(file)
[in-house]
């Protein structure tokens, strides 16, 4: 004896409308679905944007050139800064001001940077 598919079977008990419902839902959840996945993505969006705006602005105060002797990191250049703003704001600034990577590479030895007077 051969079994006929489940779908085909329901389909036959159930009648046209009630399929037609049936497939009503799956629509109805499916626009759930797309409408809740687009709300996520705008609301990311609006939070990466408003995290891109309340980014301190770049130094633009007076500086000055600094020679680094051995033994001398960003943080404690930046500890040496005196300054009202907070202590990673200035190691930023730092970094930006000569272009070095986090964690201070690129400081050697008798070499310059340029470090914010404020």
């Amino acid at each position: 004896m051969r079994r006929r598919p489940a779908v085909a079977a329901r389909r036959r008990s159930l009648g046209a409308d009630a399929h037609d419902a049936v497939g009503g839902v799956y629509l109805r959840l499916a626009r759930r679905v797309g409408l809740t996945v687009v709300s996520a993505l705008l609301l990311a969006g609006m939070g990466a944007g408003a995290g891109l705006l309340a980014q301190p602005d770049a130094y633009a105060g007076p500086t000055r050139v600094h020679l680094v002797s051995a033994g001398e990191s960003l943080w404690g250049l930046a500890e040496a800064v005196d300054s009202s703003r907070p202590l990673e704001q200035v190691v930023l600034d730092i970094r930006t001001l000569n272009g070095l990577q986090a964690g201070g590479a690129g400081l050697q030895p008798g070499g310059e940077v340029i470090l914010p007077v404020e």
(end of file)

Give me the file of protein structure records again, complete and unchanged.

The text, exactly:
[in-house]
């Protein structure tokens, strides 16, 4: 004896409308679905944007050139800064001001940077 598919079977008990419902839902959840996945993505969006705006602005105060002797990191250049703003704001600034990577590479030895007077 051969079994006929489940779908085909329901389909036959159930009648046209009630399929037609049936497939009503799956629509109805499916626009759930797309409408809740687009709300996520705008609301990311609006939070990466408003995290891109309340980014301190770049130094633009007076500086000055600094020679680094051995033994001398960003943080404690930046500890040496005196300054009202907070202590990673200035190691930023730092970094930006000569272009070095986090964690201070690129400081050697008798070499310059340029470090914010404020």
């Amino acid at each position: 004896m051969r079994r006929r598919p489940a779908v085909a079977a329901r389909r036959r008990s159930l009648g046209a409308d009630a399929h037609d419902a049936v497939g009503g839902v799956y629509l109805r959840l499916a626009r759930r679905v797309g409408l809740t996945v687009v709300s996520a993505l705008l609301l990311a969006g609006m939070g990466a944007g408003a995290g891109l705006l309340a980014q301190p602005d770049a130094y633009a105060g007076p500086t000055r050139v600094h020679l680094v002797s051995a033994g001398e990191s960003l943080w404690g250049l930046a500890e040496a800064v005196d300054s009202s703003r907070p202590l990673e704001q200035v190691v930023l600034d730092i970094r930006t001001l000569n272009g070095l990577q986090a964690g201070g590479a690129g400081l050697q030895p008798g070499g310059e940077v340029i470090l914010p007077v404020e």